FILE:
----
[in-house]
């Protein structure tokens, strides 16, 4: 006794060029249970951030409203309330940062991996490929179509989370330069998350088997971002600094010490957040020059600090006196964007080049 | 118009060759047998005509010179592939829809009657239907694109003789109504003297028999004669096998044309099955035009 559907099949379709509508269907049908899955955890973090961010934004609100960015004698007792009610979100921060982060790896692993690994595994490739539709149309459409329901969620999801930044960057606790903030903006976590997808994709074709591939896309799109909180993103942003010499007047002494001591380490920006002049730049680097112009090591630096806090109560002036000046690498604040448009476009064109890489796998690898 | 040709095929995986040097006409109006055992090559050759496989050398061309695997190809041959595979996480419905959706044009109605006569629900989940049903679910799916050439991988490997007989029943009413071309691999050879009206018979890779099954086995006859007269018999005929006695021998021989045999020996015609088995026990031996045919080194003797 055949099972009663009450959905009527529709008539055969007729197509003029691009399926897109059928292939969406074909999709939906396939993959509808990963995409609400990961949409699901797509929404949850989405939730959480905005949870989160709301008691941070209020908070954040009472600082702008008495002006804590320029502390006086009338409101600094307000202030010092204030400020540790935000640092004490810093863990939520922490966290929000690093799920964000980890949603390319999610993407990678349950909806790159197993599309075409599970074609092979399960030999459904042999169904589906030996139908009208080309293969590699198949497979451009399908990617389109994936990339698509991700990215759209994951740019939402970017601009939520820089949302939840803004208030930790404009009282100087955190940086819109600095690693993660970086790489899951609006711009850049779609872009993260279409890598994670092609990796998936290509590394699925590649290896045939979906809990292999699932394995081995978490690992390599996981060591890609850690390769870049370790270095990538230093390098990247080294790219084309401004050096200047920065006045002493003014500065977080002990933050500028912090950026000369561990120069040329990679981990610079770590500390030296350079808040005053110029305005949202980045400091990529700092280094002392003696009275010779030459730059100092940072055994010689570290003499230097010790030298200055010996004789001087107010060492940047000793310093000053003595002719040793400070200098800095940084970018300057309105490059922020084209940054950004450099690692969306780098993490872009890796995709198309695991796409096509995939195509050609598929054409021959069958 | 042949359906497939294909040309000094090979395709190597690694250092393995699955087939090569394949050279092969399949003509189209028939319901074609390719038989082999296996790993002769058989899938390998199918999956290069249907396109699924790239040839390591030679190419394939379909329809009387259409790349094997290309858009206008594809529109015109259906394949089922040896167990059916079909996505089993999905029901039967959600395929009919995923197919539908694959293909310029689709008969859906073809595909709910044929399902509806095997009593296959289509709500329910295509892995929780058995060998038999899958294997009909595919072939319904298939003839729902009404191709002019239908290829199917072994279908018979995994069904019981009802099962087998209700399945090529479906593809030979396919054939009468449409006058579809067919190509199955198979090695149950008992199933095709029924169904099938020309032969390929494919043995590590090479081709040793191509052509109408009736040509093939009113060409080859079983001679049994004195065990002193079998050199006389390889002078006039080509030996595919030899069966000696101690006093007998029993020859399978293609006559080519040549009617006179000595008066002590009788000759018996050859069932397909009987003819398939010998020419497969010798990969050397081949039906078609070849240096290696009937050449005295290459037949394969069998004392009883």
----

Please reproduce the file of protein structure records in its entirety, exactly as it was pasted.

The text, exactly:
[in-house]
């Protein structure tokens, strides 16, 4: 006794060029249970951030409203309330940062991996490929179509989370330069998350088997971002600094010490957040020059600090006196964007080049 | 118009060759047998005509010179592939829809009657239907694109003789109504003297028999004669096998044309099955035009 559907099949379709509508269907049908899955955890973090961010934004609100960015004698007792009610979100921060982060790896692993690994595994490739539709149309459409329901969620999801930044960057606790903030903006976590997808994709074709591939896309799109909180993103942003010499007047002494001591380490920006002049730049680097112009090591630096806090109560002036000046690498604040448009476009064109890489796998690898 | 040709095929995986040097006409109006055992090559050759496989050398061309695997190809041959595979996480419905959706044009109605006569629900989940049903679910799916050439991988490997007989029943009413071309691999050879009206018979890779099954086995006859007269018999005929006695021998021989045999020996015609088995026990031996045919080194003797 055949099972009663009450959905009527529709008539055969007729197509003029691009399926897109059928292939969406074909999709939906396939993959509808990963995409609400990961949409699901797509929404949850989405939730959480905005949870989160709301008691941070209020908070954040009472600082702008008495002006804590320029502390006086009338409101600094307000202030010092204030400020540790935000640092004490810093863990939520922490966290929000690093799920964000980890949603390319999610993407990678349950909806790159197993599309075409599970074609092979399960030999459904042999169904589906030996139908009208080309293969590699198949497979451009399908990617389109994936990339698509991700990215759209994951740019939402970017601009939520820089949302939840803004208030930790404009009282100087955190940086819109600095690693993660970086790489899951609006711009850049779609872009993260279409890598994670092609990796998936290509590394699925590649290896045939979906809990292999699932394995081995978490690992390599996981060591890609850690390769870049370790270095990538230093390098990247080294790219084309401004050096200047920065006045002493003014500065977080002990933050500028912090950026000369561990120069040329990679981990610079770590500390030296350079808040005053110029305005949202980045400091990529700092280094002392003696009275010779030459730059100092940072055994010689570290003499230097010790030298200055010996004789001087107010060492940047000793310093000053003595002719040793400070200098800095940084970018300057309105490059922020084209940054950004450099690692969306780098993490872009890796995709198309695991796409096509995939195509050609598929054409021959069958 | 042949359906497939294909040309000094090979395709190597690694250092393995699955087939090569394949050279092969399949003509189209028939319901074609390719038989082999296996790993002769058989899938390998199918999956290069249907396109699924790239040839390591030679190419394939379909329809009387259409790349094997290309858009206008594809529109015109259906394949089922040896167990059916079909996505089993999905029901039967959600395929009919995923197919539908694959293909310029689709008969859906073809595909709910044929399902509806095997009593296959289509709500329910295509892995929780058995060998038999899958294997009909595919072939319904298939003839729902009404191709002019239908290829199917072994279908018979995994069904019981009802099962087998209700399945090529479906593809030979396919054939009468449409006058579809067919190509199955198979090695149950008992199933095709029924169904099938020309032969390929494919043995590590090479081709040793191509052509109408009736040509093939009113060409080859079983001679049994004195065990002193079998050199006389390889002078006039080509030996595919030899069966000696101690006093007998029993020859399978293609006559080519040549009617006179000595008066002590009788000759018996050859069932397909009987003819398939010998020419497969010798990969050397081949039906078609070849240096290696009937050449005295290459037949394969069998004392009883």